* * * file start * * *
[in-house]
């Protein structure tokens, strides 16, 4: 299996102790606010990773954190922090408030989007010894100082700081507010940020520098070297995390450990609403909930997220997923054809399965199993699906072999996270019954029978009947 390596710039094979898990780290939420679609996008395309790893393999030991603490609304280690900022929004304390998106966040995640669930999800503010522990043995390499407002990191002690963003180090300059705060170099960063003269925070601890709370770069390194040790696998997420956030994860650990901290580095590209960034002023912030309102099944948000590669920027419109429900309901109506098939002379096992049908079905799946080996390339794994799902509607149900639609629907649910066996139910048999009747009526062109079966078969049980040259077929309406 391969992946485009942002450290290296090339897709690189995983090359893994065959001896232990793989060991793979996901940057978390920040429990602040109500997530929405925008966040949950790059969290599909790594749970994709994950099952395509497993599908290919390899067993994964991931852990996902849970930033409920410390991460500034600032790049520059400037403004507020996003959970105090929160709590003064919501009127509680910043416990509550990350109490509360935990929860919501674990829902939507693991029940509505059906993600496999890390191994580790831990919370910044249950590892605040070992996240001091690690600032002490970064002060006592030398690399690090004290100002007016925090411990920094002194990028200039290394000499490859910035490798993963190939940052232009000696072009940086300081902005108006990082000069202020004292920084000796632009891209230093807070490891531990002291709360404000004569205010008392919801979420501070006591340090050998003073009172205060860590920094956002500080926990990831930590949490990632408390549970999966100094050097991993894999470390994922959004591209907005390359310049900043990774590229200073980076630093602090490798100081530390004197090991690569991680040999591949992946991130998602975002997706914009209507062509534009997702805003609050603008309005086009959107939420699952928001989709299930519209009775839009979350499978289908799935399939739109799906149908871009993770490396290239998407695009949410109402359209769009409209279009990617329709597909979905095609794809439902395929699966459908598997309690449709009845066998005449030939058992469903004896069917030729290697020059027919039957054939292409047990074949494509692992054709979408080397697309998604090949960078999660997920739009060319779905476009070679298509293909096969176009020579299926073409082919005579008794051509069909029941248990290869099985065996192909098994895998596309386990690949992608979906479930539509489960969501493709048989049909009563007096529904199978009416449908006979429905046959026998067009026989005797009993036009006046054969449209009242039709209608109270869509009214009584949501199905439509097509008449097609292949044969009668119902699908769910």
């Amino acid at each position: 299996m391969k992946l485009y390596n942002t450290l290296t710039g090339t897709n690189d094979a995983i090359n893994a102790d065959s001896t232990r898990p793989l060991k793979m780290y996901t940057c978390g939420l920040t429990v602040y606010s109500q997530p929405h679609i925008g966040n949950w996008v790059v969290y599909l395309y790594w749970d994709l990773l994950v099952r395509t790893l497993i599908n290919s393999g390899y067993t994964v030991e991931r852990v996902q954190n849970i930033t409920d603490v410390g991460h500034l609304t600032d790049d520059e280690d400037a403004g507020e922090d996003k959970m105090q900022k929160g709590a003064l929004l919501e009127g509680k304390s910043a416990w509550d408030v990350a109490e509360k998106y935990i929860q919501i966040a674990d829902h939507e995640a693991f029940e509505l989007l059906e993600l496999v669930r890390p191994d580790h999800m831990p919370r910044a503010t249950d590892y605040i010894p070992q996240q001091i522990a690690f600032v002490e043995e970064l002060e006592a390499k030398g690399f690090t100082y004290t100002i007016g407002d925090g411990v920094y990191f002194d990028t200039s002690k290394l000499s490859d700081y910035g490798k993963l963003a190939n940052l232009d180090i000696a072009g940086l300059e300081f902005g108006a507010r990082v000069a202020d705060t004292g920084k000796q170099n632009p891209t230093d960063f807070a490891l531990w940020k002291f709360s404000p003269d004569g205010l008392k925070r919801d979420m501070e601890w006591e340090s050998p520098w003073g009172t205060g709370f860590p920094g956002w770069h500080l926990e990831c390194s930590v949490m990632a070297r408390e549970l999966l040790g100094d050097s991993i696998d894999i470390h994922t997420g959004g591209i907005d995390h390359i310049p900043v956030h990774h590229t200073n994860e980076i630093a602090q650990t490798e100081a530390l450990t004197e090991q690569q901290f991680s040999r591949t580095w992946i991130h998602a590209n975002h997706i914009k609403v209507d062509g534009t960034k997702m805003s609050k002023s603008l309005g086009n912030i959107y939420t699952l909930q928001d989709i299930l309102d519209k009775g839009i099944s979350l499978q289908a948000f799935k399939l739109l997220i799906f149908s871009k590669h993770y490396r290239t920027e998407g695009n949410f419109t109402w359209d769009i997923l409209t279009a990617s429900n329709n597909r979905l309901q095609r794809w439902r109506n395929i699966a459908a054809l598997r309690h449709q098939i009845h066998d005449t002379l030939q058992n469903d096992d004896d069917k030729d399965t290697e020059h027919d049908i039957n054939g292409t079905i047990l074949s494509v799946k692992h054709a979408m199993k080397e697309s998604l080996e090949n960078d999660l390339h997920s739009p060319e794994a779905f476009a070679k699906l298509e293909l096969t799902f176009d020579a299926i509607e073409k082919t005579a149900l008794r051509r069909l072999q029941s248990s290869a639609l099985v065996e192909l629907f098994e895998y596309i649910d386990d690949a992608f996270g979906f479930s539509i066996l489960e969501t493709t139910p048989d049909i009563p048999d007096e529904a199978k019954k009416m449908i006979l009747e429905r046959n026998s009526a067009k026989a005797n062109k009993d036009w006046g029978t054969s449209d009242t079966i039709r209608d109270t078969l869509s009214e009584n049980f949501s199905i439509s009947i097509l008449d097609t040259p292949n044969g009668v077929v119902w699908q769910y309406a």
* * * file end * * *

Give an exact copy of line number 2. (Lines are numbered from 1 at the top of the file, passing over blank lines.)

């Protein structure tokens, strides 16, 4: 299996102790606010990773954190922090408030989007010894100082700081507010940020520098070297995390450990609403909930997220997923054809399965199993699906072999996270019954029978009947 390596710039094979898990780290939420679609996008395309790893393999030991603490609304280690900022929004304390998106966040995640669930999800503010522990043995390499407002990191002690963003180090300059705060170099960063003269925070601890709370770069390194040790696998997420956030994860650990901290580095590209960034002023912030309102099944948000590669920027419109429900309901109506098939002379096992049908079905799946080996390339794994799902509607149900639609629907649910066996139910048999009747009526062109079966078969049980040259077929309406 391969992946485009942002450290290296090339897709690189995983090359893994065959001896232990793989060991793979996901940057978390920040429990602040109500997530929405925008966040949950790059969290599909790594749970994709994950099952395509497993599908290919390899067993994964991931852990996902849970930033409920410390991460500034600032790049520059400037403004507020996003959970105090929160709590003064919501009127509680910043416990509550990350109490509360935990929860919501674990829902939507693991029940509505059906993600496999890390191994580790831990919370910044249950590892605040070992996240001091690690600032002490970064002060006592030398690399690090004290100002007016925090411990920094002194990028200039290394000499490859910035490798993963190939940052232009000696072009940086300081902005108006990082000069202020004292920084000796632009891209230093807070490891531990002291709360404000004569205010008392919801979420501070006591340090050998003073009172205060860590920094956002500080926990990831930590949490990632408390549970999966100094050097991993894999470390994922959004591209907005390359310049900043990774590229200073980076630093602090490798100081530390004197090991690569991680040999591949992946991130998602975002997706914009209507062509534009997702805003609050603008309005086009959107939420699952928001989709299930519209009775839009979350499978289908799935399939739109799906149908871009993770490396290239998407695009949410109402359209769009409209279009990617329709597909979905095609794809439902395929699966459908598997309690449709009845066998005449030939058992469903004896069917030729290697020059027919039957054939292409047990074949494509692992054709979408080397697309998604090949960078999660997920739009060319779905476009070679298509293909096969176009020579299926073409082919005579008794051509069909029941248990290869099985065996192909098994895998596309386990690949992608979906479930539509489960969501493709048989049909009563007096529904199978009416449908006979429905046959026998067009026989005797009993036009006046054969449209009242039709209608109270869509009214009584949501199905439509097509008449097609292949044969009668119902699908769910």